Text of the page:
When is it safe to say SOA is successful?
According to a recent survey by SOA governance company Amberpoint, we can say so now. The survey found that nearly four out of 10 enterprises report their SOA implementations met all their goals. Sixty percent said SOA met most of their goals.
But even more telling is this statistic: Only 1.5 percent of SOA projects ended in failure, a figure that beats the industry average for all software projects, according to TechWorld.
Even if you add in those surveyed who opted not to proceed with their SOAs, the failure rate still isn't even 5 percent.
This surprised Amberpoint as much as the rest of us. "Ed Horst, Amberpoint's VP of marketing, was surprised by this particular result and could offer no explanation for it," the article notes.
Apparently, the SOA governance company wasn't anticipating these type of results, since the survey didn't push for more details on the SOA implementations. Still, there's enough here to answer a lot of "Yeah, but" arguments you might have. For instance:
While the Amberpoint survey suggests SOA is a success, others are less keen to embrace SOA's success.
For instance, Oracle's Larry Ellison said it could be 10 to 20 years before companies can take full advantage of SOA's benefits -- although, he made those comments before Oracle's big move into SOA-based data integration suite this month.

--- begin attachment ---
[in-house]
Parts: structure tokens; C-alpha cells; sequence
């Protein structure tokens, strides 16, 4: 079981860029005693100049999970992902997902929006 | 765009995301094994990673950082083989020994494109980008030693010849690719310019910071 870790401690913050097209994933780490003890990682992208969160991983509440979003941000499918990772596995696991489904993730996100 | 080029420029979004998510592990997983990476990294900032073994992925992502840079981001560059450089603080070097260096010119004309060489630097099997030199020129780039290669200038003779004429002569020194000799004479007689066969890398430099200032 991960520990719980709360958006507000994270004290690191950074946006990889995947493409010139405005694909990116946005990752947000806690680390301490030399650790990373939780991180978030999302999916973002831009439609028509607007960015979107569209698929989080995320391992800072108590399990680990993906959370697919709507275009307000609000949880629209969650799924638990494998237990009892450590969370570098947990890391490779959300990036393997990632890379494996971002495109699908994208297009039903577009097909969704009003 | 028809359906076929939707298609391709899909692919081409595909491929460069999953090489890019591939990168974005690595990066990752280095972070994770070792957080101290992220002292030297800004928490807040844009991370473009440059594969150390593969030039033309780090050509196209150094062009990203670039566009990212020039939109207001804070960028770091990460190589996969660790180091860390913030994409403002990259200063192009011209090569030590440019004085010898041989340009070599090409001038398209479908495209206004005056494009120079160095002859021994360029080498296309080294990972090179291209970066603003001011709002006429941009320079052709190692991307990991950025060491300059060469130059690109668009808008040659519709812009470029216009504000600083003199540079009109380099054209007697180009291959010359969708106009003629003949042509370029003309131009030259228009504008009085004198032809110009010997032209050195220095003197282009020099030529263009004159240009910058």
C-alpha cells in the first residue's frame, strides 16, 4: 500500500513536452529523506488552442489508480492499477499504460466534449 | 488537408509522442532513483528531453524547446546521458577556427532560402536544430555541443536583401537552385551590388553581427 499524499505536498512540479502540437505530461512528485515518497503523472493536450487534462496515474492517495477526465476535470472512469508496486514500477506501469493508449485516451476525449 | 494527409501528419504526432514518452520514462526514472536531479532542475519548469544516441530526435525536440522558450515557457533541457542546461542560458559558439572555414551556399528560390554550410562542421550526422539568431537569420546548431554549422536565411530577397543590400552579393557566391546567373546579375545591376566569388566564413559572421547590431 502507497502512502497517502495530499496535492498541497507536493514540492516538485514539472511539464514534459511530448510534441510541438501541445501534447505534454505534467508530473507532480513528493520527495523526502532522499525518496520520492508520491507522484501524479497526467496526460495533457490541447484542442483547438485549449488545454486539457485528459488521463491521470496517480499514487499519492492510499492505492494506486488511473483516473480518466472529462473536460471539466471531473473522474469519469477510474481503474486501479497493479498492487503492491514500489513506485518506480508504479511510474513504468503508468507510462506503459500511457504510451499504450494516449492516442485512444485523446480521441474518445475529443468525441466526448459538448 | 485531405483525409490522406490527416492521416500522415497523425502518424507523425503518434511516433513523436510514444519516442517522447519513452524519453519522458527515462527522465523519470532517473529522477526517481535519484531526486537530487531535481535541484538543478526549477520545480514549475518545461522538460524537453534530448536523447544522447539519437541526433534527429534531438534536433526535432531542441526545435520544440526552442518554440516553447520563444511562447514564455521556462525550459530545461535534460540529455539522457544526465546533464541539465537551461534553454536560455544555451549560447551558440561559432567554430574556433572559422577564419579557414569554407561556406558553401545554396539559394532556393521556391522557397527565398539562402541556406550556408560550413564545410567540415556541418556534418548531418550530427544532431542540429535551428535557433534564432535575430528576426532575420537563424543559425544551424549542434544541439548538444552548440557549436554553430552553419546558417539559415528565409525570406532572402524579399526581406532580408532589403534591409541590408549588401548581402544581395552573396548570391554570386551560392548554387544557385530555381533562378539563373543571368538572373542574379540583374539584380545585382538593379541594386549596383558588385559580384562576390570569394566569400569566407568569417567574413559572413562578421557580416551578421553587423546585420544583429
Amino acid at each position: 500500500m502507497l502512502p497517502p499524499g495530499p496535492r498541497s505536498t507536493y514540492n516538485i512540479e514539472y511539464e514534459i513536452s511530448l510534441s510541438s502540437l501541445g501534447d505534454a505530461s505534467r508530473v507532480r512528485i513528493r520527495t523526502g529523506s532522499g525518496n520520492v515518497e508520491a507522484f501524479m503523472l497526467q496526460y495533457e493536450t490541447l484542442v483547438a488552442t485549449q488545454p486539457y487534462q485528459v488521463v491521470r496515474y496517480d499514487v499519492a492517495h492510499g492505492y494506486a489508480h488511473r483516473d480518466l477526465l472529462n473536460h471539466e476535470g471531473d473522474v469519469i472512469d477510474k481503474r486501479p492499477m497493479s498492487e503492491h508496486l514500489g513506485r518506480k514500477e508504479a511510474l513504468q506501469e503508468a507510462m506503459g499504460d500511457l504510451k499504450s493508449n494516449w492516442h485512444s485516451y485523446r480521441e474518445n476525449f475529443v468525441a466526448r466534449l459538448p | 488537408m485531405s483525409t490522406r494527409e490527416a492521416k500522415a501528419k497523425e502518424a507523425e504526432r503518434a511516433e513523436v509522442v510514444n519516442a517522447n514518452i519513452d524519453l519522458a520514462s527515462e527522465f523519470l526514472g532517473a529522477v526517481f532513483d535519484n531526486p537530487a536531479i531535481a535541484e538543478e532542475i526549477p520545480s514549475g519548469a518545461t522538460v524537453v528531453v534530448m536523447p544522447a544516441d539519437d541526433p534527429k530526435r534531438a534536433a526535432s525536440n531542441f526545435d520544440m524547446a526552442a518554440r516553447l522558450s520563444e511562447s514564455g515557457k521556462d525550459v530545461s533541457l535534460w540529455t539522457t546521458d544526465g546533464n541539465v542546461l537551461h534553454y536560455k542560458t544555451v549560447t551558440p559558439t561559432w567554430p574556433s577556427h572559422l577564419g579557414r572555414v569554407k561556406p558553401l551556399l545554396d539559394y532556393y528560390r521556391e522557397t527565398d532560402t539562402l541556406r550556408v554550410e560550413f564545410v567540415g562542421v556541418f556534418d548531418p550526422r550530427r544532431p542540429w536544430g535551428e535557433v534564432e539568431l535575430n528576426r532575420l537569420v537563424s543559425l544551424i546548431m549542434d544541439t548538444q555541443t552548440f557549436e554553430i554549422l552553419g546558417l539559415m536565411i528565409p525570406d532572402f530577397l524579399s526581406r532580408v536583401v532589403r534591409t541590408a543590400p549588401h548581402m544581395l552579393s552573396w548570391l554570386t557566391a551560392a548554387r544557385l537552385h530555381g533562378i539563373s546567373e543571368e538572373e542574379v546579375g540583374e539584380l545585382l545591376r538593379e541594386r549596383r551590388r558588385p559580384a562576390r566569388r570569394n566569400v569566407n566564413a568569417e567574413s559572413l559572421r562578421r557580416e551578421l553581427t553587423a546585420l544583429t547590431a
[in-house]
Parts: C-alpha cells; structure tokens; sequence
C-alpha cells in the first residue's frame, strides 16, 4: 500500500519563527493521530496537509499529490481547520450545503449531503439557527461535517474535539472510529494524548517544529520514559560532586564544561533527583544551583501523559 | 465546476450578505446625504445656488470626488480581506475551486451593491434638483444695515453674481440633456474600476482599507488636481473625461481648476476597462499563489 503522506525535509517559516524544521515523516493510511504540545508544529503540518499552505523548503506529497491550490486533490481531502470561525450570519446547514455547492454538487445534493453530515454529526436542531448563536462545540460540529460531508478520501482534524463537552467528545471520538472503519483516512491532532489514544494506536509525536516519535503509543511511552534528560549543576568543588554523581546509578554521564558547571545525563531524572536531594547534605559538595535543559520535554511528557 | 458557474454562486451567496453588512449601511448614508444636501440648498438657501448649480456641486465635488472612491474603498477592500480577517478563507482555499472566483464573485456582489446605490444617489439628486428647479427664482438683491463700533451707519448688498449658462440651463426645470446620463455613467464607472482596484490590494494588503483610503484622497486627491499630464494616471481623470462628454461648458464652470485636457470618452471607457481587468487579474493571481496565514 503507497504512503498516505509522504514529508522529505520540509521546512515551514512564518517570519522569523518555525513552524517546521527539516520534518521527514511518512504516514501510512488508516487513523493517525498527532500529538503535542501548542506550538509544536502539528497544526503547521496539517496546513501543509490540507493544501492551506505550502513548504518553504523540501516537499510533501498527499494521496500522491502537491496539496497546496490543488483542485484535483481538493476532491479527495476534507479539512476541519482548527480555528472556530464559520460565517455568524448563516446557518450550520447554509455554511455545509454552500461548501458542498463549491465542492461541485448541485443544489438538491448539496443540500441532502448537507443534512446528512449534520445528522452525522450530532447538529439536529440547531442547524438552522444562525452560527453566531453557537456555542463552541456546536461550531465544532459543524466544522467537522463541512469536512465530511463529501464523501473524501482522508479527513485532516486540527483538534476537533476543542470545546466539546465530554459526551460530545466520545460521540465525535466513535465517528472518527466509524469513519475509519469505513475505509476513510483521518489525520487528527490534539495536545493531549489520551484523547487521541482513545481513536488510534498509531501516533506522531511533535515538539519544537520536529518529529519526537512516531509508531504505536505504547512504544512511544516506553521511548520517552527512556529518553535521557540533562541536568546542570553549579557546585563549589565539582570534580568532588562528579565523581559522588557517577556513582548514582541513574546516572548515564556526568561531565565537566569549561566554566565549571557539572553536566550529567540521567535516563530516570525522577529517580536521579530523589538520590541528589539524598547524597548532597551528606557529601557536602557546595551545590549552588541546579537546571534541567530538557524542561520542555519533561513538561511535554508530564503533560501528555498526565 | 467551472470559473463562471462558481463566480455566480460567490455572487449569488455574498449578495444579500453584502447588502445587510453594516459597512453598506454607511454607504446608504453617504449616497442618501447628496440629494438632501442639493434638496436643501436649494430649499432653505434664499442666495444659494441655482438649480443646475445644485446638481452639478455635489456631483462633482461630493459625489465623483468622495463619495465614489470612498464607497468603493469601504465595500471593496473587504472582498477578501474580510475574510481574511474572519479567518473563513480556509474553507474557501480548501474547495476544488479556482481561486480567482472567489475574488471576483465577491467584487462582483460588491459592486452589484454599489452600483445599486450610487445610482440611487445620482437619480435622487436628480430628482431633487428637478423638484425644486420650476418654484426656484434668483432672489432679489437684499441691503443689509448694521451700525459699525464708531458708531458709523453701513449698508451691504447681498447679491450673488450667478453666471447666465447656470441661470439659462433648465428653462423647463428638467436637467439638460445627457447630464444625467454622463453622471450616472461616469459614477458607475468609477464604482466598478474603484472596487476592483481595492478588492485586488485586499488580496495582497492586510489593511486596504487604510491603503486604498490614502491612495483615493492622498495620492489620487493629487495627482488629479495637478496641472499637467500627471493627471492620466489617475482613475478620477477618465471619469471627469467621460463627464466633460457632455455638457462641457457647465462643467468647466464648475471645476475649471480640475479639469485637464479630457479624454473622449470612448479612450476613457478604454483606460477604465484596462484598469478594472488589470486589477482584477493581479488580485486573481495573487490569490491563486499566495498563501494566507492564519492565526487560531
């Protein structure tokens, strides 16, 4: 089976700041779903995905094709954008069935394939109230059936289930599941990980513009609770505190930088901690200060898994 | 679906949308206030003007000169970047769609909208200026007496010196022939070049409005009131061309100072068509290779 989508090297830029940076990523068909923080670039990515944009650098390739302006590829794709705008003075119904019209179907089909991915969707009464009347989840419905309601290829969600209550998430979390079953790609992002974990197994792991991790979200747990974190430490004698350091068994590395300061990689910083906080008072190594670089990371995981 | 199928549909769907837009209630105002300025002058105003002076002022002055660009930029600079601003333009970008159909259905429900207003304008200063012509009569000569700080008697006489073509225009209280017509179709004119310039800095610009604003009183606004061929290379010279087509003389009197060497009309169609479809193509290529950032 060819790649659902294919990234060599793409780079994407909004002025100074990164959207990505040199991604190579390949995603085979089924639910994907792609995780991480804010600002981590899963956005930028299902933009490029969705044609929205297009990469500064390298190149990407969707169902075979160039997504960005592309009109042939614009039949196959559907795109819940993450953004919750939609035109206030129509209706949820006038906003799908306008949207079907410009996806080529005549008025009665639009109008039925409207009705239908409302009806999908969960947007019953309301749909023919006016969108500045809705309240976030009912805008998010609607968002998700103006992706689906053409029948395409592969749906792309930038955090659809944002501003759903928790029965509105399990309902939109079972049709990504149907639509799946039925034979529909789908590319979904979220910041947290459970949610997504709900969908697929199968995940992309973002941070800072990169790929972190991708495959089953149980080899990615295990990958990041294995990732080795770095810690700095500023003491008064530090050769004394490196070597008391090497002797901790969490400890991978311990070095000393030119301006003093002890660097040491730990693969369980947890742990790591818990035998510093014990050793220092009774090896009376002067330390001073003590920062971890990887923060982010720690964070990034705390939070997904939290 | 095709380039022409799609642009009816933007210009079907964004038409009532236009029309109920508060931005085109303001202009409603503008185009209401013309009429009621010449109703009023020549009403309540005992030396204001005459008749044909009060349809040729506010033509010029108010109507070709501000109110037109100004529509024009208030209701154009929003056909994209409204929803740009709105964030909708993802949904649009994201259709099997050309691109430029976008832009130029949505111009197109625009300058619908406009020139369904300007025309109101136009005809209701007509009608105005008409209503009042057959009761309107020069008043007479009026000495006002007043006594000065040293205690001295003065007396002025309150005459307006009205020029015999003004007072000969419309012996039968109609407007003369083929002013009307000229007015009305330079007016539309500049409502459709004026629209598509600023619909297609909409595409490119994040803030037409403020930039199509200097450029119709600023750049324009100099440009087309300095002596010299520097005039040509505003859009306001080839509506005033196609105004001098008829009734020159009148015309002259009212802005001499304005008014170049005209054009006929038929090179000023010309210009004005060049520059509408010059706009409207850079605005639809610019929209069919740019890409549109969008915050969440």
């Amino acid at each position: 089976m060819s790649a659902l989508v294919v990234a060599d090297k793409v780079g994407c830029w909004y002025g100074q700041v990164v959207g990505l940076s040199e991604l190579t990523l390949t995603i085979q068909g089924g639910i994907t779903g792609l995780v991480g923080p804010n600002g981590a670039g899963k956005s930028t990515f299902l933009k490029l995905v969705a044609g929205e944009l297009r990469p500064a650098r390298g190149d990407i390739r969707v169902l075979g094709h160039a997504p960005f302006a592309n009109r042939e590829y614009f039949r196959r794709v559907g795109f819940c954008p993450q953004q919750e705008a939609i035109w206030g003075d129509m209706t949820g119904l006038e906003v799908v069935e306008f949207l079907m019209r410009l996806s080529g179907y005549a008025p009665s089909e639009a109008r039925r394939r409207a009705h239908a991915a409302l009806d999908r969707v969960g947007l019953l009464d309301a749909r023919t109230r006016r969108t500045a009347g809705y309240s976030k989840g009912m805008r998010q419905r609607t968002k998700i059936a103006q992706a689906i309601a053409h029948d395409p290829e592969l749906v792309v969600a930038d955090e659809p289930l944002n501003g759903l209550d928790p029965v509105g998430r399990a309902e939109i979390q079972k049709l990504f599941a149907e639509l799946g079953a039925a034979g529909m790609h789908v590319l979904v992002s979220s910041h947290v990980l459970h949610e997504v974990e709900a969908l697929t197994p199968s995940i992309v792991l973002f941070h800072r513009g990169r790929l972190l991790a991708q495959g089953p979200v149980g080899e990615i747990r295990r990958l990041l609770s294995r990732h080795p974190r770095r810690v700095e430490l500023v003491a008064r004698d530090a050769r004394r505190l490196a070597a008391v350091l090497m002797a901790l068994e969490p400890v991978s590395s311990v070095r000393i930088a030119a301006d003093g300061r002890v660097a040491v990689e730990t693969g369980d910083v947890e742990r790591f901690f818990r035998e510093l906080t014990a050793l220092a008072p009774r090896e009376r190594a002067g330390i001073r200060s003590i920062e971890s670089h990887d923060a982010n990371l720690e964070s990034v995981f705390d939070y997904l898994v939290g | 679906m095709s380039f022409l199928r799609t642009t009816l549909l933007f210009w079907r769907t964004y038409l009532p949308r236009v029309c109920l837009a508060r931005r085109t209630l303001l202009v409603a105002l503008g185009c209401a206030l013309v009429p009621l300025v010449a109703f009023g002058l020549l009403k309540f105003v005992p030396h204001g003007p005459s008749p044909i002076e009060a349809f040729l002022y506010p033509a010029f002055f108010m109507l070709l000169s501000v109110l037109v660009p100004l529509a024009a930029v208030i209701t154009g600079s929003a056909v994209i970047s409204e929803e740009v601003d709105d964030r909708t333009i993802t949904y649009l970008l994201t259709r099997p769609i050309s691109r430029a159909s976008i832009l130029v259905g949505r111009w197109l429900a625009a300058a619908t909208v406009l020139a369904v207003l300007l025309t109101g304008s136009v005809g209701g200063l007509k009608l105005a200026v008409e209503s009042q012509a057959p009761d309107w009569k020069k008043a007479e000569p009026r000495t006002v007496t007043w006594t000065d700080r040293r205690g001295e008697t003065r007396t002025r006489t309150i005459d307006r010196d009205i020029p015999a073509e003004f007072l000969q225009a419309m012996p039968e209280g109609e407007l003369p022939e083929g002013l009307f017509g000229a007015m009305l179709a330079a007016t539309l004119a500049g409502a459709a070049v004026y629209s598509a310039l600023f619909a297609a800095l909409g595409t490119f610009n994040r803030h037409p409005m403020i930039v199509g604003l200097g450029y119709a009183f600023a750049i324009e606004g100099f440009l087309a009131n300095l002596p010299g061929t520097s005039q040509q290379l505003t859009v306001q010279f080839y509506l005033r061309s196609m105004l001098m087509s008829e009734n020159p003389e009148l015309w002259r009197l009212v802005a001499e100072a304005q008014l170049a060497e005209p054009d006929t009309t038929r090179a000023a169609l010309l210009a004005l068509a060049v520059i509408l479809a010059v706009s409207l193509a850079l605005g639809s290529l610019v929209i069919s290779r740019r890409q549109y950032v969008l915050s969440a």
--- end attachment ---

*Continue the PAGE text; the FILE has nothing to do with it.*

Australian Oracle consultant Chris Muir is inclined to agree with Elison. As Muir wrote recently on his blog, in the real world, building a SOA can be very messy. Although his problems actually have more to do with wayward business processes than anything specifically SOA, his point should be well-taken: SOA may be a good approach, but it's not magic. SOA still has to work in a world that may not be ready to capitalize on what it offers.
Wall Street also remains skeptical, according to this blog post from Wall Street & Technology.
Wall Street is bothered by the lack of service level agreement and the resulting service quality assurances, according to Hugh Grant, director of global IT research and development at Credit Suiss.
That's hardly not surprising from a conservative and heavily-regulated industry that measures success by minute market fluctuations. And who can blame them? Grant also listed concerns about security, funding, risk and compliance as major obstacles to SOA adoption at investment firms.
These companies are exploring SOA slowly, though their use is restricted primarily to small integration and business activity monitoring projects within business units, according to Grant.